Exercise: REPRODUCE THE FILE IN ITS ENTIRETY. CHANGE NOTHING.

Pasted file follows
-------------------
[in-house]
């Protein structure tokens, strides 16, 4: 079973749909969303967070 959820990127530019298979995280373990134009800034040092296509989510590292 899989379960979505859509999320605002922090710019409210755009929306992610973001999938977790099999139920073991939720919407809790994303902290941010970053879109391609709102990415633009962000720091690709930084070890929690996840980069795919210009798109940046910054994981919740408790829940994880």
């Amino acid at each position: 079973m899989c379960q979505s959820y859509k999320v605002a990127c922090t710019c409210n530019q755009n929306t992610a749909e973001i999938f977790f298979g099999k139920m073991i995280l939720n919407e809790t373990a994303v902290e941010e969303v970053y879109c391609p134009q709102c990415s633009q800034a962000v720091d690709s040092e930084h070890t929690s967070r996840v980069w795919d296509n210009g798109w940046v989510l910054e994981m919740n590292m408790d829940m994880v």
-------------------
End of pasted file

[in-house]
């Protein structure tokens, strides 16, 4: 079973749909969303967070 959820990127530019298979995280373990134009800034040092296509989510590292 899989379960979505859509999320605002922090710019409210755009929306992610973001999938977790099999139920073991939720919407809790994303902290941010970053879109391609709102990415633009962000720091690709930084070890929690996840980069795919210009798109940046910054994981919740408790829940994880």
């Amino acid at each position: 079973m899989c379960q979505s959820y859509k999320v605002a990127c922090t710019c409210n530019q755009n929306t992610a749909e973001i999938f977790f298979g099999k139920m073991i995280l939720n919407e809790t373990a994303v902290e941010e969303v970053y879109c391609p134009q709102c990415s633009q800034a962000v720091d690709s040092e930084h070890t929690s967070r996840v980069w795919d296509n210009g798109w940046v989510l910054e994981m919740n590292m408790d829940m994880v």